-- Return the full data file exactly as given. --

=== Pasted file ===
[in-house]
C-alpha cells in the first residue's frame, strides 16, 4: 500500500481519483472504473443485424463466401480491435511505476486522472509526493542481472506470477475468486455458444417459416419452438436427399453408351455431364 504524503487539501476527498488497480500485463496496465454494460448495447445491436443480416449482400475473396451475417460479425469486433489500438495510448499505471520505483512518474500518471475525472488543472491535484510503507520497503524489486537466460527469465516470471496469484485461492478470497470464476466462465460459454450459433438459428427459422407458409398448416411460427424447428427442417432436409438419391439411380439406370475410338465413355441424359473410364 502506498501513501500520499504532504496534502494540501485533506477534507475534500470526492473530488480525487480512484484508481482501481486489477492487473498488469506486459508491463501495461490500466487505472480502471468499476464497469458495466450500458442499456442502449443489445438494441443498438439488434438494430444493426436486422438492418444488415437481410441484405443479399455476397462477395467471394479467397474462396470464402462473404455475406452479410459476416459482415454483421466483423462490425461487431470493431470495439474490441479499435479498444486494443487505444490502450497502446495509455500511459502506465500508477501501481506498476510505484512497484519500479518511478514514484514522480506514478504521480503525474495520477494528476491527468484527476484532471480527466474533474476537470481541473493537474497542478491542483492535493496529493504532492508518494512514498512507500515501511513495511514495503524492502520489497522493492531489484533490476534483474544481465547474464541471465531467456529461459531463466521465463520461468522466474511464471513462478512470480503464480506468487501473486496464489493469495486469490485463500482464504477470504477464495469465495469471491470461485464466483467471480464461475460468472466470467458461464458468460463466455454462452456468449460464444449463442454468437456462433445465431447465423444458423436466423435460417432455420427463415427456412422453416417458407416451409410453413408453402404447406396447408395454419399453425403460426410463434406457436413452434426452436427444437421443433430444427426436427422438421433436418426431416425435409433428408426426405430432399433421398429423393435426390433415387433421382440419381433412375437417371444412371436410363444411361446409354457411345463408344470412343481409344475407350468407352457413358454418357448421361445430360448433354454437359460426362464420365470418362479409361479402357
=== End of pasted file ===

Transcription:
[in-house]
C-alpha cells in the first residue's frame, strides 16, 4: 500500500481519483472504473443485424463466401480491435511505476486522472509526493542481472506470477475468486455458444417459416419452438436427399453408351455431364 504524503487539501476527498488497480500485463496496465454494460448495447445491436443480416449482400475473396451475417460479425469486433489500438495510448499505471520505483512518474500518471475525472488543472491535484510503507520497503524489486537466460527469465516470471496469484485461492478470497470464476466462465460459454450459433438459428427459422407458409398448416411460427424447428427442417432436409438419391439411380439406370475410338465413355441424359473410364 502506498501513501500520499504532504496534502494540501485533506477534507475534500470526492473530488480525487480512484484508481482501481486489477492487473498488469506486459508491463501495461490500466487505472480502471468499476464497469458495466450500458442499456442502449443489445438494441443498438439488434438494430444493426436486422438492418444488415437481410441484405443479399455476397462477395467471394479467397474462396470464402462473404455475406452479410459476416459482415454483421466483423462490425461487431470493431470495439474490441479499435479498444486494443487505444490502450497502446495509455500511459502506465500508477501501481506498476510505484512497484519500479518511478514514484514522480506514478504521480503525474495520477494528476491527468484527476484532471480527466474533474476537470481541473493537474497542478491542483492535493496529493504532492508518494512514498512507500515501511513495511514495503524492502520489497522493492531489484533490476534483474544481465547474464541471465531467456529461459531463466521465463520461468522466474511464471513462478512470480503464480506468487501473486496464489493469495486469490485463500482464504477470504477464495469465495469471491470461485464466483467471480464461475460468472466470467458461464458468460463466455454462452456468449460464444449463442454468437456462433445465431447465423444458423436466423435460417432455420427463415427456412422453416417458407416451409410453413408453402404447406396447408395454419399453425403460426410463434406457436413452434426452436427444437421443433430444427426436427422438421433436418426431416425435409433428408426426405430432399433421398429423393435426390433415387433421382440419381433412375437417371444412371436410363444411361446409354457411345463408344470412343481409344475407350468407352457413358454418357448421361445430360448433354454437359460426362464420365470418362479409361479402357